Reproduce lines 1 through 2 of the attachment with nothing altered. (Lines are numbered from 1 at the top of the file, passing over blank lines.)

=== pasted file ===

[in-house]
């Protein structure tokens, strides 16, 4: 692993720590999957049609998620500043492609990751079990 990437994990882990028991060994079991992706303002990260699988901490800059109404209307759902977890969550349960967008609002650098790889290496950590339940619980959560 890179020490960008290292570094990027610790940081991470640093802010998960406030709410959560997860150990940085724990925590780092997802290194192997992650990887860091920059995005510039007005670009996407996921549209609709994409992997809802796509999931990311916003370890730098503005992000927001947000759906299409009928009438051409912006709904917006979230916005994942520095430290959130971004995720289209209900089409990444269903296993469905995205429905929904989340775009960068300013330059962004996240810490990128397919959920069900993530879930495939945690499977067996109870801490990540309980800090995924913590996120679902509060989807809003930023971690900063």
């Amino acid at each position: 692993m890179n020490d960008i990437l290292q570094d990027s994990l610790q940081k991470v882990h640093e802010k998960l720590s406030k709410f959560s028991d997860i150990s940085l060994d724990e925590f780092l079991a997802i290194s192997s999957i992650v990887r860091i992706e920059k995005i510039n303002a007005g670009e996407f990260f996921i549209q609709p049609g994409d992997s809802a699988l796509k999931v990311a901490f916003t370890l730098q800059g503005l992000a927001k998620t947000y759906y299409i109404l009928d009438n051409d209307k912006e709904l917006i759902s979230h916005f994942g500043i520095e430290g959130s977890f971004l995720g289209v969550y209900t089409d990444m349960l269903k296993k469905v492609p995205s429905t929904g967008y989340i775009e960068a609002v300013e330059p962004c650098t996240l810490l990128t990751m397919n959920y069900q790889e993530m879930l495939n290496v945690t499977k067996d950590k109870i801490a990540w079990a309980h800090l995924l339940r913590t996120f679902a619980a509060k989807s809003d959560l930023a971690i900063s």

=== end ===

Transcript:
[in-house]
């Protein structure tokens, strides 16, 4: 692993720590999957049609998620500043492609990751079990 990437994990882990028991060994079991992706303002990260699988901490800059109404209307759902977890969550349960967008609002650098790889290496950590339940619980959560 890179020490960008290292570094990027610790940081991470640093802010998960406030709410959560997860150990940085724990925590780092997802290194192997992650990887860091920059995005510039007005670009996407996921549209609709994409992997809802796509999931990311916003370890730098503005992000927001947000759906299409009928009438051409912006709904917006979230916005994942520095430290959130971004995720289209209900089409990444269903296993469905995205429905929904989340775009960068300013330059962004996240810490990128397919959920069900993530879930495939945690499977067996109870801490990540309980800090995924913590996120679902509060989807809003930023971690900063």